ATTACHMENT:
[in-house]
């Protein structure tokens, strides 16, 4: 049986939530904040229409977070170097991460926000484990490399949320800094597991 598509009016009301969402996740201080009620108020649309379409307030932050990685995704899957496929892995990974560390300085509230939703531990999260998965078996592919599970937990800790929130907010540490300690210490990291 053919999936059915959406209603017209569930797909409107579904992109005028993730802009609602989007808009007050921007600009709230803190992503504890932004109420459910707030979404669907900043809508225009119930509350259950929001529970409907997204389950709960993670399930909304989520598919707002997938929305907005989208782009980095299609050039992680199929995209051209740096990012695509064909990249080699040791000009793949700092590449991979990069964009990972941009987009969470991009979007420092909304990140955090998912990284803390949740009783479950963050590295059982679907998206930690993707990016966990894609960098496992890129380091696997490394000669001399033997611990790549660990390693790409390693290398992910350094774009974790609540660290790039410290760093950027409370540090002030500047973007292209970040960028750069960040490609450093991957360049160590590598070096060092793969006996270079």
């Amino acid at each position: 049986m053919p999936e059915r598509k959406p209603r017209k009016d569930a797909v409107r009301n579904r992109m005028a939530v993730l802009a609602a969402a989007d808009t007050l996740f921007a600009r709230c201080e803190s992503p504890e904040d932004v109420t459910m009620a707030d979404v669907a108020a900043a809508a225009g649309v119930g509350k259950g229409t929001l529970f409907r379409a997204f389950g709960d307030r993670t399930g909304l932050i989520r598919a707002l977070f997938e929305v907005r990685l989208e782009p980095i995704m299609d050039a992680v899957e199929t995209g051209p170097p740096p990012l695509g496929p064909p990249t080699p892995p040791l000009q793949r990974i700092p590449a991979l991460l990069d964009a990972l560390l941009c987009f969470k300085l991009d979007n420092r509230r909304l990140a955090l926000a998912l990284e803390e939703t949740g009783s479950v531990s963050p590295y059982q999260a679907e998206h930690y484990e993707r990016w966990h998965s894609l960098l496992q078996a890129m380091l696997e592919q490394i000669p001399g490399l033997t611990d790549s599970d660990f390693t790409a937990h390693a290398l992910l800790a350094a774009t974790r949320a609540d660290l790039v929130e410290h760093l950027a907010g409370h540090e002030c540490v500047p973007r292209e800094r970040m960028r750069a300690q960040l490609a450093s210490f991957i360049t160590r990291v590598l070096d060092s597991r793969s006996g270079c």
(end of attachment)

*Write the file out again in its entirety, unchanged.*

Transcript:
[in-house]
């Protein structure tokens, strides 16, 4: 049986939530904040229409977070170097991460926000484990490399949320800094597991 598509009016009301969402996740201080009620108020649309379409307030932050990685995704899957496929892995990974560390300085509230939703531990999260998965078996592919599970937990800790929130907010540490300690210490990291 053919999936059915959406209603017209569930797909409107579904992109005028993730802009609602989007808009007050921007600009709230803190992503504890932004109420459910707030979404669907900043809508225009119930509350259950929001529970409907997204389950709960993670399930909304989520598919707002997938929305907005989208782009980095299609050039992680199929995209051209740096990012695509064909990249080699040791000009793949700092590449991979990069964009990972941009987009969470991009979007420092909304990140955090998912990284803390949740009783479950963050590295059982679907998206930690993707990016966990894609960098496992890129380091696997490394000669001399033997611990790549660990390693790409390693290398992910350094774009974790609540660290790039410290760093950027409370540090002030500047973007292209970040960028750069960040490609450093991957360049160590590598070096060092793969006996270079």
């Amino acid at each position: 049986m053919p999936e059915r598509k959406p209603r017209k009016d569930a797909v409107r009301n579904r992109m005028a939530v993730l802009a609602a969402a989007d808009t007050l996740f921007a600009r709230c201080e803190s992503p504890e904040d932004v109420t459910m009620a707030d979404v669907a108020a900043a809508a225009g649309v119930g509350k259950g229409t929001l529970f409907r379409a997204f389950g709960d307030r993670t399930g909304l932050i989520r598919a707002l977070f997938e929305v907005r990685l989208e782009p980095i995704m299609d050039a992680v899957e199929t995209g051209p170097p740096p990012l695509g496929p064909p990249t080699p892995p040791l000009q793949r990974i700092p590449a991979l991460l990069d964009a990972l560390l941009c987009f969470k300085l991009d979007n420092r509230r909304l990140a955090l926000a998912l990284e803390e939703t949740g009783s479950v531990s963050p590295y059982q999260a679907e998206h930690y484990e993707r990016w966990h998965s894609l960098l496992q078996a890129m380091l696997e592919q490394i000669p001399g490399l033997t611990d790549s599970d660990f390693t790409a937990h390693a290398l992910l800790a350094a774009t974790r949320a609540d660290l790039v929130e410290h760093l950027a907010g409370h540090e002030c540490v500047p973007r292209e800094r970040m960028r750069a300690q960040l490609a450093s210490f991957i360049t160590r990291v590598l070096d060092s597991r793969s006996g270079c």